A budget is a financial planning aid that lists out estimated income and expenses over a defined period of time. When thinking about a budget for the holidays, this tool would specifically reflect the different income and spending trends you anticipate during the festive months (and the subsequent time period needed to fully pay off any holiday borrowing).

Your budget doesn’t need to be high-tech or incredibly complex. It just needs to be:

  • Honest. It should reflect your true income and expenses so that it’s realistic.
  • Clear and concise. It should be well-organized and legible.
  • Comprehensive. It should include a line item for each income and expense category so that it creates a full picture of your accessible financial assets and mandatory financial responsibilities.
  • Kept up to date. It should be kept current as sometimes income and/or expenses change over the course of the budget horizon.

How to Create a Practical Holiday Budget

For some people, a notebook is sufficient. Others prefer using a spreadsheet or other software solutions. The fundamentals will be the same.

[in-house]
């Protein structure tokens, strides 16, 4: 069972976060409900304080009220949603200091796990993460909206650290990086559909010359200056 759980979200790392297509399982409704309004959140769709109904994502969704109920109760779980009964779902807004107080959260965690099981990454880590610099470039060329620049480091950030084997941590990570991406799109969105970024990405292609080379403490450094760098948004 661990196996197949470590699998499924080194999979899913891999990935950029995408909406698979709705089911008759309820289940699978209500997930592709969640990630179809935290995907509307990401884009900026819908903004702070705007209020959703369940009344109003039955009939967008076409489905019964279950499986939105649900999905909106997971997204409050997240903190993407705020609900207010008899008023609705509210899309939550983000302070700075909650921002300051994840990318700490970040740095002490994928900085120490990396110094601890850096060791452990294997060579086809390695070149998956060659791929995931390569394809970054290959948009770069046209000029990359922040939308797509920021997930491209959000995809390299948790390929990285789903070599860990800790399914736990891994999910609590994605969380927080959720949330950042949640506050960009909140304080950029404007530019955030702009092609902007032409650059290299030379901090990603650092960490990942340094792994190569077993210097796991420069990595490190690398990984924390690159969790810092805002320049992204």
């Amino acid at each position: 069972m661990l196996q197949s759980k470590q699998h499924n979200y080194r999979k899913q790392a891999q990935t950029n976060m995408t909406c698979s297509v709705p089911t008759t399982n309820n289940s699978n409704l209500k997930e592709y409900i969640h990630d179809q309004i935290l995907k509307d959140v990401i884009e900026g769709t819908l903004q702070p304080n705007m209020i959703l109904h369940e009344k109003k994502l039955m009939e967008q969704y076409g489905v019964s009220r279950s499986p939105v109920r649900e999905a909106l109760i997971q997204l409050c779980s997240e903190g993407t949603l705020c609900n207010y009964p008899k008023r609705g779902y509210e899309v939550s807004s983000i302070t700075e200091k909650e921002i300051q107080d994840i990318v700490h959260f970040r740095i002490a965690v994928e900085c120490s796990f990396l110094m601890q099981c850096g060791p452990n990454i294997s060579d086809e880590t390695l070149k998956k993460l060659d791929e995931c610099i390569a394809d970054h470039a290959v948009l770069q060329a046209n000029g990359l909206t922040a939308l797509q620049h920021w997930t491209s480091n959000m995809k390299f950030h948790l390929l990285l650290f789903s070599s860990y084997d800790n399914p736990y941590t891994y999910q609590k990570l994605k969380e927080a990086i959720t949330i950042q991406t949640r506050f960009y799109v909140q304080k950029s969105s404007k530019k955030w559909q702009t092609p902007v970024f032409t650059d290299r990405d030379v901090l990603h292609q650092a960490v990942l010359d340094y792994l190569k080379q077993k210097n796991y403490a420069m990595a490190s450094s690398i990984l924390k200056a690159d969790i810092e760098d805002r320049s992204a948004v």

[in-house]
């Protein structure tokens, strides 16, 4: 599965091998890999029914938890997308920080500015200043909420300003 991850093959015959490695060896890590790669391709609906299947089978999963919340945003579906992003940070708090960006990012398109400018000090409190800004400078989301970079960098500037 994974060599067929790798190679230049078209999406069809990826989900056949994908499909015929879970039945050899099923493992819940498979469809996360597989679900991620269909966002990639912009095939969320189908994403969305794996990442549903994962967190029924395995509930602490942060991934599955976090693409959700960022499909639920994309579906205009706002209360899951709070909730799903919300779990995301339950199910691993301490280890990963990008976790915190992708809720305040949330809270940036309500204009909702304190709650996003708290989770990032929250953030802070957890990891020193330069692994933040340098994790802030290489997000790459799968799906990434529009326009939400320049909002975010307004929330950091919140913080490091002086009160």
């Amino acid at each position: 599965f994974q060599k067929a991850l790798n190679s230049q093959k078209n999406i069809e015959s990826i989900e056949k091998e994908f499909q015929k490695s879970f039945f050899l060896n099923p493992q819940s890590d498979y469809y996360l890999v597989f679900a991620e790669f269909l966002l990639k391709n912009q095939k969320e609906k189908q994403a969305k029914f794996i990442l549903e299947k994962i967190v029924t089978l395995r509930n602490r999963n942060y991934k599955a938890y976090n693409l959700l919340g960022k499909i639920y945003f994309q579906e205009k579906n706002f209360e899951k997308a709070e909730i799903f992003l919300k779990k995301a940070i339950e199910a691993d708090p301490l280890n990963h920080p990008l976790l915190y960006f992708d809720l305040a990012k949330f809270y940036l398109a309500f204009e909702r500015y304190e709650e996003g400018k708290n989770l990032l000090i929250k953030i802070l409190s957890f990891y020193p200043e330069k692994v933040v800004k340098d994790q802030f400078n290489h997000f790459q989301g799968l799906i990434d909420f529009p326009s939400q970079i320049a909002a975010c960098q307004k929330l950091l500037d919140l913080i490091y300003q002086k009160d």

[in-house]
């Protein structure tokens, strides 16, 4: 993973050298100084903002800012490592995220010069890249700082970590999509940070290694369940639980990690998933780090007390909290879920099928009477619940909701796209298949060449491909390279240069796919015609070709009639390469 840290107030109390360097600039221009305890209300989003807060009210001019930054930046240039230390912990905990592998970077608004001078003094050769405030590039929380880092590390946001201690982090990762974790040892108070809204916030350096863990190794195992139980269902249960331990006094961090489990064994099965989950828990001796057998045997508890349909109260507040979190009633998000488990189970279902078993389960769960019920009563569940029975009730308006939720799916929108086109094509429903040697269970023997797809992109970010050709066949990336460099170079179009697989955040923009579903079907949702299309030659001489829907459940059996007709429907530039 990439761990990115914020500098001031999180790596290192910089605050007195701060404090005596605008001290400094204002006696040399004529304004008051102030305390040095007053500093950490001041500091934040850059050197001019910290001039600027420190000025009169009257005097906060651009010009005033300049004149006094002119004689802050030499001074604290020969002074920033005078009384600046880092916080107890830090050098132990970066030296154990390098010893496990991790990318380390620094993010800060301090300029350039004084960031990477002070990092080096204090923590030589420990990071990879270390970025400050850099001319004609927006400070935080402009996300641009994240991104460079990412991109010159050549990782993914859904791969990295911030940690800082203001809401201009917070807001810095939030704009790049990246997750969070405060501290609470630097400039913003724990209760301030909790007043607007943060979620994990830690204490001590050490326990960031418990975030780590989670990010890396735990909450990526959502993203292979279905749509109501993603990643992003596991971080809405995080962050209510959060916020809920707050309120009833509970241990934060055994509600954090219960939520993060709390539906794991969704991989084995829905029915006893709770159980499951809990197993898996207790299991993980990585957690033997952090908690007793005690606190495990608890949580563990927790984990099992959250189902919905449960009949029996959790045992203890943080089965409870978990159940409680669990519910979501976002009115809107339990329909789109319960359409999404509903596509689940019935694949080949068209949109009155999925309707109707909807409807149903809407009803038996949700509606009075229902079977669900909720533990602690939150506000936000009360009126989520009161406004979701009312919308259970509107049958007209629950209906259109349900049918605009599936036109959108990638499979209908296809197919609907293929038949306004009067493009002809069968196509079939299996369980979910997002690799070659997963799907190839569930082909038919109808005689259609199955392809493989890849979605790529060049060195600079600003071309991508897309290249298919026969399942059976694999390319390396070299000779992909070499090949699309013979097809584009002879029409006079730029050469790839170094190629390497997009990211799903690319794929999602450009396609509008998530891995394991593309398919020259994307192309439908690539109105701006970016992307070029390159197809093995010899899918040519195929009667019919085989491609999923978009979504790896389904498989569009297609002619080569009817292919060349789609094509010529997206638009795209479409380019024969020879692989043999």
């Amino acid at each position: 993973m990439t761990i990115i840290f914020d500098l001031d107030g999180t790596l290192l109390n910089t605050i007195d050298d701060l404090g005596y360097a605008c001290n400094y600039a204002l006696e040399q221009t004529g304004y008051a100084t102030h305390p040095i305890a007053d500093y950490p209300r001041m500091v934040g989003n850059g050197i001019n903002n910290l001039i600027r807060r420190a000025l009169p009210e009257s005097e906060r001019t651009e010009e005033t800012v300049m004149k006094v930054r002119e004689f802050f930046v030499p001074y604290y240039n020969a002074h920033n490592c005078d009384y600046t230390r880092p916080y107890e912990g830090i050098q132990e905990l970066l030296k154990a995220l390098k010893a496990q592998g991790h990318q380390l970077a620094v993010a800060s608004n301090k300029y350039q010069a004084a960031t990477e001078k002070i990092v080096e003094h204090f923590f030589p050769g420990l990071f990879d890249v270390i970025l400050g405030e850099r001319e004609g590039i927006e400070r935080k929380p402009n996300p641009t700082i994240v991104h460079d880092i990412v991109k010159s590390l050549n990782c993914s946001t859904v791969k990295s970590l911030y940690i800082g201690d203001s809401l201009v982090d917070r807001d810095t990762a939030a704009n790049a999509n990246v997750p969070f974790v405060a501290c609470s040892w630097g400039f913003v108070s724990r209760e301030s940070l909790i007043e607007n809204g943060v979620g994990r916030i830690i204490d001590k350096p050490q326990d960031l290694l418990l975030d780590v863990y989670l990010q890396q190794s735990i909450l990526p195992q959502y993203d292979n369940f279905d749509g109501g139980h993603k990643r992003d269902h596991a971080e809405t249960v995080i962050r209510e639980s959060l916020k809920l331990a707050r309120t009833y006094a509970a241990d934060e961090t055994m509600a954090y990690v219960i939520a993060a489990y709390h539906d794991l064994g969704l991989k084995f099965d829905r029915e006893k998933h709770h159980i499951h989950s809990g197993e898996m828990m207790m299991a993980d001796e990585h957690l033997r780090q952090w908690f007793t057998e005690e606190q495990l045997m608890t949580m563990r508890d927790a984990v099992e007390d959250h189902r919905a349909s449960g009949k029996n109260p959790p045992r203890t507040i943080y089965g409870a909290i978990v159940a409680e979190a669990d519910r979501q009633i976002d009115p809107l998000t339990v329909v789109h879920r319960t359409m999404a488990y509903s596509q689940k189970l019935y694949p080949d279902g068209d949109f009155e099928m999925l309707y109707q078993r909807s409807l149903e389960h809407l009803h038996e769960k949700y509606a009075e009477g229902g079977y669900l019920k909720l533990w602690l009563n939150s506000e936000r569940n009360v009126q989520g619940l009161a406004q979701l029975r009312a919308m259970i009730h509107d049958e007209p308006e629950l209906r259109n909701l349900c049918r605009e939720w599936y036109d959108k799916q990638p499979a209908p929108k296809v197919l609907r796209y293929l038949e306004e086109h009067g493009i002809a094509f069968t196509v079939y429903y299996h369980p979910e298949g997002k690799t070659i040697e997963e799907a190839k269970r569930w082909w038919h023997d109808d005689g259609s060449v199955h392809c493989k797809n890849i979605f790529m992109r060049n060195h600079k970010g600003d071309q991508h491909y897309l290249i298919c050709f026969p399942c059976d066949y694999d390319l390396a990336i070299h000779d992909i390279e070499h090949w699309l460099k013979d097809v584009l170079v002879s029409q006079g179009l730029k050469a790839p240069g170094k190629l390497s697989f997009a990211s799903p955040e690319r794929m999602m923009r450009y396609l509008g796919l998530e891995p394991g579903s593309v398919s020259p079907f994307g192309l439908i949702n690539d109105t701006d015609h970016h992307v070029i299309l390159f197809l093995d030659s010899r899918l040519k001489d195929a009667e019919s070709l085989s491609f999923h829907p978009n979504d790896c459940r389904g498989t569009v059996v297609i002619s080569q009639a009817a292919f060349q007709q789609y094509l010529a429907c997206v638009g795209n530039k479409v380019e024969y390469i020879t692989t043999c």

The basic elements of a budget are:

  1. Time units. These time blocks will likely be weekly, semi-monthly, or monthly so as to jibe with the frequencies of your bills and/or paychecks. (For our purposes in this post, we’ll be using time periods of “Months.”)
  2. Your income. Be sure to include all sources of revenue. This might include a job, a side hustle, gifts, social security or retirement disbursements, etc.
  3. Your expenses. List out all fixed (the same, predictable amount every time) and variable (can fluctuate each billing period) cash outflows you have. These are all the costs of living — like rent, utilities, tuition fees, savings, and so on. Make your best-educated guesses for the variable expenses.
  4. Totals. You can have one overall grand total, but it may be more useful to have a total of all your cash inflows and all your cash outflows as well as the final profit/loss line.

Making Your Basic Budget “Holiday” Ready

To get your budget in gear for the holiday push, you’ll want to add in space to account for your seasonal spending. There are a few ways to do this.